Oh, Canada

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You may have read my earlier posts here and here .  If so, you’ll know we just got back from a fabulous trip to Nova Scotia.  We enjoyed the seafood, the scenery, and the water.  We saw puffins, eagles, seal, grouse, pheasant, porcupine, deer, and caribou.

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It’s so awesome just to watch nature in it’s climates and storms, it’s moods and sweeps…. we just love it.  We can spend time just watching it’s many facets, meeting people, and taking it all in.  Oh my, how we have evolved.

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Becoming a photographer teaches one many things.  Not the least of which is juxtaposition, simplification, patterns and light.  It’s a joy to see something, capture it and make a seemingly ordinary commonplace item something extraordinary.  Not that a large lobster boat cast onshore is anything ordinary!

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There is something about being on the coast.  It produces such moods and emotion.  It giveth and it take away; the sea can be peaceful or unforgiving.  Many lives are lost on the seas, caught in it’s moods.  We saw a great testament and monument to that in Lunenburg where marble pillars list the names of the lost.  It gives one pause.

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Yet, on it’s good days the sea is inviting in it’s beauty and allure… a peaceful serene place. It’s no wonder we crave it and constantly go back for more.

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In Lunenburg we enjoyed fabulous Adams & Knickles scallops, the seaside village, and surrounding Blue Rocks.

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The evening light on Lunenburg was spectacular, but it does take a long zoom and tripod to get the shot, as it isn’t up close and personal… it’s across the way at the golf course.

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When we were there the flowers were blooming and the birds chirping, storms were brewing, and sun was still hesitant to shine through.  Yet the water was flowing and the animals active.  It was a quiet and fun time to be there.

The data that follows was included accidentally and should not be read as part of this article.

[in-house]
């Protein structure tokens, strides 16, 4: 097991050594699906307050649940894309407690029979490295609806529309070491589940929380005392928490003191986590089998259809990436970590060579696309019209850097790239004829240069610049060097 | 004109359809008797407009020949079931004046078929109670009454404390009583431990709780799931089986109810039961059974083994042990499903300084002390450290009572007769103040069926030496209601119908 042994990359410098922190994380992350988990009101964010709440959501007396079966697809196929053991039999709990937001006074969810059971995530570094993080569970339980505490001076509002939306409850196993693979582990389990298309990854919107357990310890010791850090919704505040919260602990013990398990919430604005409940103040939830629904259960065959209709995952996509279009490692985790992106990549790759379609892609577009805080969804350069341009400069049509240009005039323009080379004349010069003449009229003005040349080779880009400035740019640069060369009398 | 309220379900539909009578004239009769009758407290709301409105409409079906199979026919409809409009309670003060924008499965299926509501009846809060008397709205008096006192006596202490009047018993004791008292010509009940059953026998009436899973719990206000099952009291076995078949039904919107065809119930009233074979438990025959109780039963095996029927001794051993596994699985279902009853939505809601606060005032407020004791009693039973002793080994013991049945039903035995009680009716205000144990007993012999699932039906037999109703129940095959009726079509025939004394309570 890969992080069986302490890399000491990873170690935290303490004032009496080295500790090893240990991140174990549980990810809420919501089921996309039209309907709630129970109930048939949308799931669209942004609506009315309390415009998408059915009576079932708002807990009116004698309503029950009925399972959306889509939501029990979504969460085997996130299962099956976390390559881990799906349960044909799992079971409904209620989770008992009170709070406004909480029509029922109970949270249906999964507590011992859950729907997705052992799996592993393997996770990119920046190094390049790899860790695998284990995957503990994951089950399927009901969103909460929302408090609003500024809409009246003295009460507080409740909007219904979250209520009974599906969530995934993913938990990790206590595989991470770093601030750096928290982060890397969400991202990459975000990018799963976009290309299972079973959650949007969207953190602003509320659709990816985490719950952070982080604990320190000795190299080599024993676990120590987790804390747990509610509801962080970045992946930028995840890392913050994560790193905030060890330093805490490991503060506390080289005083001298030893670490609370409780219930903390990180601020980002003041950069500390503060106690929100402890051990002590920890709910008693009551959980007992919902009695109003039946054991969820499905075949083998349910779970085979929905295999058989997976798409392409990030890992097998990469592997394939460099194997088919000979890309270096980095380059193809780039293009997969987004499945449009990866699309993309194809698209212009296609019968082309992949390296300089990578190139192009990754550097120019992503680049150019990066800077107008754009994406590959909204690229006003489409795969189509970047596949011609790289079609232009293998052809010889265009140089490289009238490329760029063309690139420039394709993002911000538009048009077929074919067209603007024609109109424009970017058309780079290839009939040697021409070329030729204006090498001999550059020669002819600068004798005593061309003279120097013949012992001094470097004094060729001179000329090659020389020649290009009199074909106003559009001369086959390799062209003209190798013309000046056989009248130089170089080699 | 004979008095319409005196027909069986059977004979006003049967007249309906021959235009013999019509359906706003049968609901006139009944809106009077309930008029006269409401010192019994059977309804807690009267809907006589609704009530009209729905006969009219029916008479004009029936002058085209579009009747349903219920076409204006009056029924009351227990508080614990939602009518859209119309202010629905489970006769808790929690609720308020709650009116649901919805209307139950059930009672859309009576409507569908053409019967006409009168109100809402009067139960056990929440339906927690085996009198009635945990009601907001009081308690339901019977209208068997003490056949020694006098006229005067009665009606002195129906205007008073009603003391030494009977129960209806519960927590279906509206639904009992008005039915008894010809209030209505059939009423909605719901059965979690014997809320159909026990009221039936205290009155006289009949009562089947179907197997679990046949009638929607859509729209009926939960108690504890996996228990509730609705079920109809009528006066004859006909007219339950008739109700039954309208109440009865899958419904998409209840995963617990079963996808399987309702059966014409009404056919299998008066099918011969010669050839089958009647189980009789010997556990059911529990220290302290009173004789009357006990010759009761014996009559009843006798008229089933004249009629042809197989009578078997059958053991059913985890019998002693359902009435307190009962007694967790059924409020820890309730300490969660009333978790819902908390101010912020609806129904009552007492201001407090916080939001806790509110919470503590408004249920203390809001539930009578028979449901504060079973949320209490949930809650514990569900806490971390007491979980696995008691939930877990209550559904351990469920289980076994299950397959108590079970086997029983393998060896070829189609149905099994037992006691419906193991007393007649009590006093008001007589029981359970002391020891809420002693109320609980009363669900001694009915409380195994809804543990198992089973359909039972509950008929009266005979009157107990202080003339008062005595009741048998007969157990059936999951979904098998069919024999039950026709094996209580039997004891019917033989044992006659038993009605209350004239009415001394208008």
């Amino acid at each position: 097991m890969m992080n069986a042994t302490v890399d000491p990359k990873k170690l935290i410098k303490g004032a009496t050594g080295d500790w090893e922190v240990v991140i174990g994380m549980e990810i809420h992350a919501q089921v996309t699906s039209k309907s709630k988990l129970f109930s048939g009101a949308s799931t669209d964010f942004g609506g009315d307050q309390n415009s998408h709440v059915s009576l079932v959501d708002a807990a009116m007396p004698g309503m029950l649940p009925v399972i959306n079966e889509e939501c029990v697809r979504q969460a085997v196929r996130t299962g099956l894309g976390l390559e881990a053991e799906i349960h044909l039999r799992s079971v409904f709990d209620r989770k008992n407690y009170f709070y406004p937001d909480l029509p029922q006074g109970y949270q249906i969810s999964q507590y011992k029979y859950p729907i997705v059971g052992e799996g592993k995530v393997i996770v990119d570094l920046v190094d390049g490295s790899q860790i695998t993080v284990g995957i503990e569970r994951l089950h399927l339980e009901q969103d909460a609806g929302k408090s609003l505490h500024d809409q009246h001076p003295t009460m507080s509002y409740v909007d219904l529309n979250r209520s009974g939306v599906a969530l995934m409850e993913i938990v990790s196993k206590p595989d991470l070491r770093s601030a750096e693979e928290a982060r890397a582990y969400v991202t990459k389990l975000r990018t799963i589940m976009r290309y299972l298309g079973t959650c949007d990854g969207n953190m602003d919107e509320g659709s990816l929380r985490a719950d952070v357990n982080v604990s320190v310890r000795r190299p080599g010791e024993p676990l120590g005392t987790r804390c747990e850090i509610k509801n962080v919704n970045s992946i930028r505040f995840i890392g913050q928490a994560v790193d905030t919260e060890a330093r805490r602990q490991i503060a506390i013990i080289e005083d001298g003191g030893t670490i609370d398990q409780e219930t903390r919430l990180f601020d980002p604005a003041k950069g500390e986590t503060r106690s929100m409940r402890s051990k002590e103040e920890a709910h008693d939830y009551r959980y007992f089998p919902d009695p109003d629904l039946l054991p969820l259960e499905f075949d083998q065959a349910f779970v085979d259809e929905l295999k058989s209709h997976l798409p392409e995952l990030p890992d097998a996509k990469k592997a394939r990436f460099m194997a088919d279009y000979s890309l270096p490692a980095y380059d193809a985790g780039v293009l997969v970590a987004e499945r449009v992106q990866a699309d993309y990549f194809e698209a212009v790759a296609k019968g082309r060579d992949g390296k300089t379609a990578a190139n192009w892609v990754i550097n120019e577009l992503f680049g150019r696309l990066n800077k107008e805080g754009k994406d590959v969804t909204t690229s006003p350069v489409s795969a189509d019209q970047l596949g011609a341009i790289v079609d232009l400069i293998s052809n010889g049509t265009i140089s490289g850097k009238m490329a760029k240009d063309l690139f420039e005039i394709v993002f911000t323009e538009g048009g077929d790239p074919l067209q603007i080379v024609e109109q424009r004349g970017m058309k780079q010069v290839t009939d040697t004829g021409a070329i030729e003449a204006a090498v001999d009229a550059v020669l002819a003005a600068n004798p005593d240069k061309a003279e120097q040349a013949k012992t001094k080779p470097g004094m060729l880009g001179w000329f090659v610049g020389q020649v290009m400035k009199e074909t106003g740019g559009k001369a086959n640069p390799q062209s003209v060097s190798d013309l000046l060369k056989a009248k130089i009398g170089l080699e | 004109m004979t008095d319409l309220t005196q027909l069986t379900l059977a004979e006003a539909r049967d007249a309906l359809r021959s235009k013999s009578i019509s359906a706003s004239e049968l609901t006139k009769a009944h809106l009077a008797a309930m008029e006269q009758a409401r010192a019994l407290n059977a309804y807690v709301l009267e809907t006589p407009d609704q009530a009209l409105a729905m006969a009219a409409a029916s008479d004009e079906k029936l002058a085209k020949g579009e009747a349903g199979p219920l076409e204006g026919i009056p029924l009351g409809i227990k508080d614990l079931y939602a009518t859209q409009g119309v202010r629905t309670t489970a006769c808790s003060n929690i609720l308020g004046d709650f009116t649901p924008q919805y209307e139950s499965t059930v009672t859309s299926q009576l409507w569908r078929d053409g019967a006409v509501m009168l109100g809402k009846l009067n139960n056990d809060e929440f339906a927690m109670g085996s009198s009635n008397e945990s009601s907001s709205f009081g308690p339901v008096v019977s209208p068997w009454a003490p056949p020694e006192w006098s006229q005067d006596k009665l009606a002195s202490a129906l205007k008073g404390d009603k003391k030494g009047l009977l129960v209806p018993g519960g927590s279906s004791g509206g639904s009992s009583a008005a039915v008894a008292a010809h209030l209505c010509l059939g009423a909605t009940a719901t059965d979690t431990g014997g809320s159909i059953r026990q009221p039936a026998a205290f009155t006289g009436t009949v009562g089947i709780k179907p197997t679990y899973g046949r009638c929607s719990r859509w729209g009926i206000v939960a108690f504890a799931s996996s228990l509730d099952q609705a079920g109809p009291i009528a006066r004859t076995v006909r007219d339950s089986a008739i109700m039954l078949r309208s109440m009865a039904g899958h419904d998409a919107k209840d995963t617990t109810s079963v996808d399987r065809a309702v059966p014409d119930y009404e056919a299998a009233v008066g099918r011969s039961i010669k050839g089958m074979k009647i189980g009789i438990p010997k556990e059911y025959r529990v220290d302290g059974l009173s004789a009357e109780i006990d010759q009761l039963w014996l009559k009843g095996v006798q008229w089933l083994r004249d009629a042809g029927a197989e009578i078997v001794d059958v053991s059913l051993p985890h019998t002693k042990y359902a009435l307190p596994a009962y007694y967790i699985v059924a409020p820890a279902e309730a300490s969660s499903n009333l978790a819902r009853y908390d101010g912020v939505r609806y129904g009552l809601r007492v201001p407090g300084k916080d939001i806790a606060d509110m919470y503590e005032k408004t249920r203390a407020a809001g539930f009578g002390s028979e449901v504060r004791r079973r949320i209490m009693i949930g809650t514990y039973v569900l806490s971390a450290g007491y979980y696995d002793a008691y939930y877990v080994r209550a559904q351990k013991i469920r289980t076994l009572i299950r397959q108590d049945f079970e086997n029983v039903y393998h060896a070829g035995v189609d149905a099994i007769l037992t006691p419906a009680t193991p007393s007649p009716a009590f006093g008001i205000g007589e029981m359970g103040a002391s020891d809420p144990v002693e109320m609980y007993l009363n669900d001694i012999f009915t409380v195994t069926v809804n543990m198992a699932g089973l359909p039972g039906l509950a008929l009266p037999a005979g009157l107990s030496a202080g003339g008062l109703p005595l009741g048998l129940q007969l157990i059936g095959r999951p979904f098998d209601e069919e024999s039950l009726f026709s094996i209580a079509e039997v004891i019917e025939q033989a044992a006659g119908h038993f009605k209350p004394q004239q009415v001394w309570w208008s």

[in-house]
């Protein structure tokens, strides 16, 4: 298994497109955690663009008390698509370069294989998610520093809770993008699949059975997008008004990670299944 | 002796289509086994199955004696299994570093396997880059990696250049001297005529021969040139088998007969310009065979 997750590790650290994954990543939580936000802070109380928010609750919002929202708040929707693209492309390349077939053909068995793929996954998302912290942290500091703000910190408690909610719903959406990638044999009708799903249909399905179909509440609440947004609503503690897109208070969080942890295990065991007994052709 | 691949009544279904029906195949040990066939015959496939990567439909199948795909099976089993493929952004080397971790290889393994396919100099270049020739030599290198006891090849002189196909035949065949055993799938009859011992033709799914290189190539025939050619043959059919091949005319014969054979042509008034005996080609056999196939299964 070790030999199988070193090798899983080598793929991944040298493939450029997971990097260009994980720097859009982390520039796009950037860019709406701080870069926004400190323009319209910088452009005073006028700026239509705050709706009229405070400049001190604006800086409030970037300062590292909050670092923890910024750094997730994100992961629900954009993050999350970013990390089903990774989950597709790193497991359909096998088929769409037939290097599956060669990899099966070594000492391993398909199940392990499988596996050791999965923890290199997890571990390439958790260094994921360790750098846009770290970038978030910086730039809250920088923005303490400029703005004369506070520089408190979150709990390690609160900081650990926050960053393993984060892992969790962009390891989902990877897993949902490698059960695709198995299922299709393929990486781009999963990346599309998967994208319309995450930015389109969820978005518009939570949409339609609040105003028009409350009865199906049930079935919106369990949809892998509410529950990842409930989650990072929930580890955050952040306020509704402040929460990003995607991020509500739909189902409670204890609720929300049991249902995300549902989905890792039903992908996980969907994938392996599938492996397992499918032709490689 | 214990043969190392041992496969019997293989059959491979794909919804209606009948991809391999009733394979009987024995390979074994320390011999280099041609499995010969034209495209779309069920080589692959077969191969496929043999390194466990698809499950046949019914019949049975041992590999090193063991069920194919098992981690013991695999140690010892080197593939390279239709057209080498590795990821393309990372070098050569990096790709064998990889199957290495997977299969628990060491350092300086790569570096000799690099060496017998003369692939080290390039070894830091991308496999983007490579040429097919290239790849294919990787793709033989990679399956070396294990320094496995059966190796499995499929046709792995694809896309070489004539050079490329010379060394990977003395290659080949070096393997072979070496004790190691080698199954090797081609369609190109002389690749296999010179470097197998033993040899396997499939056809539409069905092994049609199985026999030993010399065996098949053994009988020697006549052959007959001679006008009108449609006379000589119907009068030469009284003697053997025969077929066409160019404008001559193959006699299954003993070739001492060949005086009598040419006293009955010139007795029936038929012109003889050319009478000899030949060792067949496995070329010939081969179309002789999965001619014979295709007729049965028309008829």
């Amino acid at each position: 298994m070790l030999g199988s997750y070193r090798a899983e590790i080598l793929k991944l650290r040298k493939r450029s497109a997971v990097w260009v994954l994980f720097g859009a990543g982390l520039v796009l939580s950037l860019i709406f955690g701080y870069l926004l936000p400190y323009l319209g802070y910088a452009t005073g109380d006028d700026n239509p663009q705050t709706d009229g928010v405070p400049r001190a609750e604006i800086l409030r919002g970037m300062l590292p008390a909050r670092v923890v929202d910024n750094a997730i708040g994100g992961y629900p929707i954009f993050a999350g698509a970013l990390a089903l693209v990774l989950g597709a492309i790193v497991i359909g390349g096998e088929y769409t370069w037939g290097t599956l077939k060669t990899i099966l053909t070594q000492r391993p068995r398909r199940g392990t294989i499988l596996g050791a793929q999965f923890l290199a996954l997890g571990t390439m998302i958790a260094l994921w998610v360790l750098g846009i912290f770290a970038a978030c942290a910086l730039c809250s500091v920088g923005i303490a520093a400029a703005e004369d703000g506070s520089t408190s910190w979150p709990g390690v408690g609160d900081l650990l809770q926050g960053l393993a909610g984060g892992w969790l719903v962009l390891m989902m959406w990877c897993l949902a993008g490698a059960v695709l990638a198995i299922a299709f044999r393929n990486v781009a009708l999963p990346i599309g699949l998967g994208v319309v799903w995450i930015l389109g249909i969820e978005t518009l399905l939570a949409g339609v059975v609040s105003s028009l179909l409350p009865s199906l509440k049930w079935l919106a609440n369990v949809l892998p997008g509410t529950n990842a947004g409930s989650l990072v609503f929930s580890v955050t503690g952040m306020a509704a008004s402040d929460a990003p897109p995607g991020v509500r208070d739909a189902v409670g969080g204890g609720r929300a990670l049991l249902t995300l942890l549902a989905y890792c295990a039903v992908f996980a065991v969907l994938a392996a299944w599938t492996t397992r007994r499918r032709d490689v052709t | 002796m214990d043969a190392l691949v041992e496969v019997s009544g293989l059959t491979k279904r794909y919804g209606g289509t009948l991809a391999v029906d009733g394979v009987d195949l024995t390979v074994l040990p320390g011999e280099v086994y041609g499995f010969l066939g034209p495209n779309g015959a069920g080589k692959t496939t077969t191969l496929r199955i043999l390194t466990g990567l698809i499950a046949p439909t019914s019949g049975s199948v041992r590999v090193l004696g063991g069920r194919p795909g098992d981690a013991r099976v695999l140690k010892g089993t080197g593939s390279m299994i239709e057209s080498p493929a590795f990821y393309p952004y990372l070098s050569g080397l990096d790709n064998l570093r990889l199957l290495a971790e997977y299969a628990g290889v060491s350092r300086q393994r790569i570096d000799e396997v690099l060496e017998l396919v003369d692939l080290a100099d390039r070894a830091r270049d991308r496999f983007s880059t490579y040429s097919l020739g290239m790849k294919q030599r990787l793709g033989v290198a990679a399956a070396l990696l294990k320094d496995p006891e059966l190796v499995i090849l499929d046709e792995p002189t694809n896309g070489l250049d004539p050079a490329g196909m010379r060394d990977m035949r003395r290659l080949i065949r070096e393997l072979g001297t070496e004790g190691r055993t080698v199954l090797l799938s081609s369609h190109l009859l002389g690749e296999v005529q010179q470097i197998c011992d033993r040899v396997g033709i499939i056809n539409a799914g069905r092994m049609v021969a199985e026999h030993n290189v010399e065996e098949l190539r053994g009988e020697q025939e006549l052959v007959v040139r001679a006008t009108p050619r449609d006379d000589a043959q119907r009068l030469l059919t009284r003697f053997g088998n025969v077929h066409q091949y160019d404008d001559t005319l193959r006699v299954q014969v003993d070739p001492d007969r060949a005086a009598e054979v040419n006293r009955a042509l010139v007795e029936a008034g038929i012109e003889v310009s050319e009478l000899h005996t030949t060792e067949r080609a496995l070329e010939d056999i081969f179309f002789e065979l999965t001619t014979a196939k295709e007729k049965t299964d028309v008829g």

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Peggy’s Cove

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Anyone that knows us, knows that we love the water.  We always find the water where ever we go (that and food markets, but I digress).  Peggy’s Cove is a popular photography place with it’s iconic lighthouse and multitude of photographs littering the internet.  So we figured it was our turn to experience it for ourselves.

We planned a trip to Nova Scotia that included both Cape Breton Island, Peggy’s Cove, and Lunenburg.  Check out more here.

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We found Peggy’s Cove to be fantastically picturesque.  It was stunning to take in… almost like props were set there for photography.  The iconic lobster traps, the colorful lobster boats, and rustic docks overlooking the bay.  Wow!

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The weather cleared for us for 2 full days when we were in Peggy’s Cove and Lunenburg… then the fog rolled back in.  It gave us just long enough to get some great sunset shots in this magical place.

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I found the bay to be so much more picturesque than the lighthouse.  But thankfully I was the only one who thought so, as I had the bay to myself while hoards of tourists climbed all over the lighthouse.

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Milk Ranch Road

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Last I blogged, I spoke about the Mogollon Rim and it’s many faces.  We continue to explore it’s personalities and strive to find new places to capture it’s essence.  This week’s trip took us to Milk Ranch Rd, which is kinda on-the-rim-off-the-rim.  You still get those great views, but not the great winds (if you’ve been to Mogollon Rim you know what I mean, it’s always windy).

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We found a great spot and stayed overnight to get sunset and sunrise shots.    The sun casts shadows across the canyons creating dark lines, making it ever challenging to capture.  But I’m up for the continued challenge.

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Unfortunately, on this particularly trip I forgot my tripod.  Pretty humorous that was an issue for me, as I have never been a tripod shooter.  It always seemed such a pain.  Now that I have embraced it, I can’t live without it.  I can set up the tripod and take those low light photographs (sunrise, sunset, stars) while maximizing my aperture to let lots of light in but still keeping my ISO low to avoid noise.  Star photos were a bit dicey though taken on a sweatshirt.  The glow of our fire cast a orange hue on the pine trees above.

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The Pano

I often take Panorama’s, but seldom actually stitch them together.

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So let me step back a minute.  Panorama’s are a wide span photo, either vertical or horizontal.  These days you can do them with your camera or point & shoot, where in some ways they are easier.  Just press the button to go… and again to stop.  Wa-la.